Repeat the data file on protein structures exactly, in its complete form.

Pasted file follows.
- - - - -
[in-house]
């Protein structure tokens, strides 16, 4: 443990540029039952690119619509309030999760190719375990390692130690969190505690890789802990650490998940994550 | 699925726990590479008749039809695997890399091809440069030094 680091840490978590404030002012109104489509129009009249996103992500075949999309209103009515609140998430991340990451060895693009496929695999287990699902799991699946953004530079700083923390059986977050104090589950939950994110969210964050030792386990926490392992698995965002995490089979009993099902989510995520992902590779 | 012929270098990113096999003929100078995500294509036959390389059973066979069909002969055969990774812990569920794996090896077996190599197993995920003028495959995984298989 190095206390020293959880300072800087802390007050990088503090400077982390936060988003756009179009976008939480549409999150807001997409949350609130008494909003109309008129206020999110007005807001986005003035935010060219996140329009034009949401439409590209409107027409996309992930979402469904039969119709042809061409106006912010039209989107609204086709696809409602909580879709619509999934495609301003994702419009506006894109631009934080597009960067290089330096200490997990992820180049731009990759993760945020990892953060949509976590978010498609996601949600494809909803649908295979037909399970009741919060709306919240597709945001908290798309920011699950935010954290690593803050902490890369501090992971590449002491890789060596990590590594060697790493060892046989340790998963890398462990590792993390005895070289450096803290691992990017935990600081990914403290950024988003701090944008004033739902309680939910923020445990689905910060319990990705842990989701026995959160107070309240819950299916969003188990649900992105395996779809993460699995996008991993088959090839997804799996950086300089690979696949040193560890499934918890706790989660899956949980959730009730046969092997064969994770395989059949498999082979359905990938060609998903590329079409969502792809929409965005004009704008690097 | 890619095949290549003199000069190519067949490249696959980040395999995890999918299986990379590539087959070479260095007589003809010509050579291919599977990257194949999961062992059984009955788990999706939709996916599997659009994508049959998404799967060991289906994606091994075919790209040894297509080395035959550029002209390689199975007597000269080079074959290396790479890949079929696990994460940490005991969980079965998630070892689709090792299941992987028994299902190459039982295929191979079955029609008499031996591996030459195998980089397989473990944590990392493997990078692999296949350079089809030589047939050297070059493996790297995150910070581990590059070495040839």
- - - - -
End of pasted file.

[in-house]
């Protein structure tokens, strides 16, 4: 443990540029039952690119619509309030999760190719375990390692130690969190505690890789802990650490998940994550 | 699925726990590479008749039809695997890399091809440069030094 680091840490978590404030002012109104489509129009009249996103992500075949999309209103009515609140998430991340990451060895693009496929695999287990699902799991699946953004530079700083923390059986977050104090589950939950994110969210964050030792386990926490392992698995965002995490089979009993099902989510995520992902590779 | 012929270098990113096999003929100078995500294509036959390389059973066979069909002969055969990774812990569920794996090896077996190599197993995920003028495959995984298989 190095206390020293959880300072800087802390007050990088503090400077982390936060988003756009179009976008939480549409999150807001997409949350609130008494909003109309008129206020999110007005807001986005003035935010060219996140329009034009949401439409590209409107027409996309992930979402469904039969119709042809061409106006912010039209989107609204086709696809409602909580879709619509999934495609301003994702419009506006894109631009934080597009960067290089330096200490997990992820180049731009990759993760945020990892953060949509976590978010498609996601949600494809909803649908295979037909399970009741919060709306919240597709945001908290798309920011699950935010954290690593803050902490890369501090992971590449002491890789060596990590590594060697790493060892046989340790998963890398462990590792993390005895070289450096803290691992990017935990600081990914403290950024988003701090944008004033739902309680939910923020445990689905910060319990990705842990989701026995959160107070309240819950299916969003188990649900992105395996779809993460699995996008991993088959090839997804799996950086300089690979696949040193560890499934918890706790989660899956949980959730009730046969092997064969994770395989059949498999082979359905990938060609998903590329079409969502792809929409965005004009704008690097 | 890619095949290549003199000069190519067949490249696959980040395999995890999918299986990379590539087959070479260095007589003809010509050579291919599977990257194949999961062992059984009955788990999706939709996916599997659009994508049959998404799967060991289906994606091994075919790209040894297509080395035959550029002209390689199975007597000269080079074959290396790479890949079929696990994460940490005991969980079965998630070892689709090792299941992987028994299902190459039982295929191979079955029609008499031996591996030459195998980089397989473990944590990392493997990078692999296949350079089809030589047939050297070059493996790297995150910070581990590059070495040839």